On Tuesday, Governor Dennis Daugaard will spell out his vision for funding South Dakota.
The annual budget address will give lawmakers a road map for the upcoming legislative session. And while the numbers are hammered out, education funding is expected to rise as a top issue, once again.
"When they're running for election it seems like everybody is for education. When they get to Pierre and have to find the money for it, that doesn't seem to happen," Baltic Superintendent Bob Sittig said.
Sittig says cuts to state aid for education have been difficult for all schools in South Dakota. This year's budget will likely include a three percent funding increase for schools. Sittig adds that even if there is a three percent increase in funding for education, it still doesn't return schools to where they were funded just a few years ago.
"You know, we were cut 8.6 percent and if we just keep getting three percent or the rate of inflation, we're never going to catch up and I'm not sure schools can live on that," Sittig said.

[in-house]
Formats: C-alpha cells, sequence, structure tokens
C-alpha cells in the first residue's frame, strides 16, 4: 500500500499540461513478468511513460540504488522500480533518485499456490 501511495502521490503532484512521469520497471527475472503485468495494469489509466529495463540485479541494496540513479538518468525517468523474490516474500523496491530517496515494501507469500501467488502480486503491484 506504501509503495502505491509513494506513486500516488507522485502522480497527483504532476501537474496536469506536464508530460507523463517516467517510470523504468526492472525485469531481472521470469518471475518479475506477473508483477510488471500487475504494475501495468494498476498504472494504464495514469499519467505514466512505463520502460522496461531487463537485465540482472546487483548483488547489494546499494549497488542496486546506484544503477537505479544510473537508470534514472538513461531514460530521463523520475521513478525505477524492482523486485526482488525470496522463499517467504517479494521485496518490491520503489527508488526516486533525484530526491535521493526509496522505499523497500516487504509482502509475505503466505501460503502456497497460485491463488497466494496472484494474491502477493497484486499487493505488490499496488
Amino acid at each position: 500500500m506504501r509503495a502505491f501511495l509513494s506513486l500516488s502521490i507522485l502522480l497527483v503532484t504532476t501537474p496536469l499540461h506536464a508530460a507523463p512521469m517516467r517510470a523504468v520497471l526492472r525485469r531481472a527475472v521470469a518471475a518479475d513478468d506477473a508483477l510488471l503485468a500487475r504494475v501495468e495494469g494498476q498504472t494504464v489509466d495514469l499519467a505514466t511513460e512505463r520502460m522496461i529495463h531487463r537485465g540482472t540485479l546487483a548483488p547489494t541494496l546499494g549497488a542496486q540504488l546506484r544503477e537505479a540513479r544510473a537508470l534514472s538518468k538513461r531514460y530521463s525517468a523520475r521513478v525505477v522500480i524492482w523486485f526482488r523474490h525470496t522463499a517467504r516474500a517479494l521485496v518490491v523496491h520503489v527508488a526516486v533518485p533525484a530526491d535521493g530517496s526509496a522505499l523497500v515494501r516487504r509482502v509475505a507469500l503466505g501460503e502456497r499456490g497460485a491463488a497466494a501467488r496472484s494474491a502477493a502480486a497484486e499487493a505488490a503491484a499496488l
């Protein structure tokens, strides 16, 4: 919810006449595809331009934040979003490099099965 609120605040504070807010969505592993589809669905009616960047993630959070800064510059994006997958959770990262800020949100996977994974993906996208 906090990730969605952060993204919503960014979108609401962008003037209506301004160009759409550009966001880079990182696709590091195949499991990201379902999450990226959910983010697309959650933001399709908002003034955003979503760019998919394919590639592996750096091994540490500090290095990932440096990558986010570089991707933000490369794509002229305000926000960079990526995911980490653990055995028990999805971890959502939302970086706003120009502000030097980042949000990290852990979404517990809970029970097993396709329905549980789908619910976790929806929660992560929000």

Right now, Baltic is dipping into reserves to help minimize the impact on students. Sittig worries that while a three percent increase to funding is likely, one time money from last year won't be back in the budget, which means it won't truly be a three percent increase to schools. He hopes for additional bonuses to help schools, but says those too come with a catch.
"The funding isn't ongoing, we can't necessarily count on it in the future and that just leads to a lot of uncertainty in our budgets and what we do long-term," Sittig said.
But in the short term, school administrators from around the state are waiting to hear what the Governor proposes.
Districts like Baltic had hoped Initiated Measure 15 would have passed last month's election. However, it failed. It would have generated about $300,000 a year for that district.
Even with a three percent increase, many districts say they'll likely have to opt out of the state property tax freeze to avoid more cuts.